Summary Mark Chapter 7
What happened in Chapter 7.
We started with a dispute with the Pharisees and some scribes. The major point, I think, was the discussion/distinction Jesus drew between clean and unclean. What this represents is the continued tension between followers of Jesus who had been Jews, and those who came from the pagan population. We saw this start in Paul, and it apparently had not been settled by the time Mark wrote. And I do want to reiterate, and to stress, that I do not believe that Jesus ever said anything like this. That is, he never said that it’s not what goes in, but what comes out that defiles a person.
I said that at the time, but it bears repeating: Had Jesus actually said this, there would have been no controversy between Paul and the James Gang of the Jerusalem assembly. Paul could simply have referred back to the Christ’s words and that would have been the end of it. James would have not have had recourse, and Paul would not been compelled to come up with the brilliant argument that we saw in Galatians.
Mixed up with this we have the minor dispute between the Pharisees and Jesus regarding ritual washing. If you have not seen it, there is a discussion in the comments to Chapter 7:1-13 about a couple of aspects of this. The first is that my translation of the Pharisees “diligently washing” their hands is completely inadequate. This should be rendered more on the lines of “pugnaciously” if not “violently” washing, the point being that they had crossed the line into being ostentatious about it, where the act had taken on a life of its own, and the Pharisees took this to an extreme largely, if not solely, to show-up those with less religious zeal.
This leads to some context. From what I’ve read about the Essenes, and from the Book of Jubilees, an extra-canonical Jewish text of the First Century BCE ( a hundred years or so before Jesus), ritual washing had become a very big deal. It was a big deal for the Pharisees, as we see here, and for the Essenes as shown in the Dead Sea Scrolls, and it was important to the author(s) of Jubilees. Given this level of concern, it bears remembering that the Jews had defied and then expelled the Seleucid kings in the relatively recent past. The flashpoint that led to revolt was the defilement of the Temple caused by placing of a statue of the Seleucid king Antiochus IV in the Holy of Holies. As such, it seems like the idea of “cleansing” had become a big deal in Jewish thought. Plus, there was a pervasive presence of Greeks cultural practices, and a very active community among the upper echelons of Jewish society willing to participate in the Greek culture. The historian Flavius Josephus was such a Hellenizer, as was Herod the Great and his children. This zealous following of Jewish custom was, I suspect, at least in part conscious attempt by Jews to go out of their way to “be Jewish”, to show that they were not collaborators or Hellenizers. The roots of the Pharisaic and Essene traditions lie, to some extent, in this desire to show one’s faith by an active display of following Jewish custom. That this, at some point, went overboard, and became an end in itself, should not surprise us. People are people.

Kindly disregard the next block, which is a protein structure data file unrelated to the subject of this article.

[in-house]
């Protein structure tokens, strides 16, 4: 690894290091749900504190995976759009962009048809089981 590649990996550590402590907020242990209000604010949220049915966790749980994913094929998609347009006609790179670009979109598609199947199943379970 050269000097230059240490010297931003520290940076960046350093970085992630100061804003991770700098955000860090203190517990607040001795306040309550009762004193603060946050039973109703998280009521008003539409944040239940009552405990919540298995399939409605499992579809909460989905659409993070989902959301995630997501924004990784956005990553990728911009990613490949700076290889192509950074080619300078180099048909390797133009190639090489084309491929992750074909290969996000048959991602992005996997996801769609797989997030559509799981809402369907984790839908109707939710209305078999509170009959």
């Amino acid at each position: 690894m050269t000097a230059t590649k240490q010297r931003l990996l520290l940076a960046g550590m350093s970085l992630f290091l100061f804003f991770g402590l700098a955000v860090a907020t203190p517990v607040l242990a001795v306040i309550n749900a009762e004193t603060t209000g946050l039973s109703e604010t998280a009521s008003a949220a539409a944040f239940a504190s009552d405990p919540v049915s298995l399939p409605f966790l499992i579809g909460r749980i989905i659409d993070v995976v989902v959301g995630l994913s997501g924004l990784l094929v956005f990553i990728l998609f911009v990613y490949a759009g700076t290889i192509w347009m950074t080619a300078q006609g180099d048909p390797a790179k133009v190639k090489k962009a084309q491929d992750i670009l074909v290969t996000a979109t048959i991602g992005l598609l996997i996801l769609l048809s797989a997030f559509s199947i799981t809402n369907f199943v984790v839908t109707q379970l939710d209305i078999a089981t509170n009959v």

Then, I think, there is a deliberate contrast of these zealous Jews with a True Believer. In this case, the role is played by the “Greek” woman, who was Syro-Phonecian ethnically. It is she, not the Pharisees, who believes that Jesus can drive out the demon that plagues her daughter. Her faith is simple, direct, and strong, a marked contrast to the hypocrisy of those who are more concerned with the outside than they are with the inside.
This, too, is an explicit formulation of another cultural shift that had been occurring. During the classical period of Greece, to participate in the activity of one’s city, to go to the sacrifices, to attend the public rituals and games was how one expressed one’s “Greekness”, and how one kept himself right by the gods. The theory of this behaviour is very similar to the ritual practices of the Jews: both were concerned, largely, with external acts. But with the absorption of the entire Eastern Mediterranean world into a superficial Greek culture, some of these old bonds were loosened, especially for Greeks. So what developed were philosophies and then religions that emphasized the internal self vs these external actions. That this shift from outside was occurring also in Judea should not be surprising. At root, this is to some extent the final transition from shame culture to guilt culture, but I think that’s a bit too basic to describe what was occurring in the two centuries around the transition to the Common Era. Jesus helped to usher in this transition, greatly abetted by Paul’s insistence on faith over Law.
As if to underline the contrast between overly zealous Jews and the believing pagans, the chapter ends with the healing of a man without hearing. The text is ambiguous, but it seems that the man was not a Jew. What is notable is that Jesus takes the man aside, and performs ritualistic actions to effect the healing, which are not things Jesus has ever done in previous healings.
Of course Jesus enjoins him to say nothing, and of course the man only shouts the louder. And of course there are crowds following Jesus everywhere.
Posted on April 6, 2013, in gospel commentary, gospels, mark's gospel, Summary and tagged Bible, Bible commentary, Bible scholarship, biblical scholarship, commenting, gospel commentary, gospels, Historical Jesus, New Testament, New Testament Greek Translation, NT Greek, NT Translation, religion, St Mark, theology, Translate Greek NT. Bookmark the permalink. 2 Comments.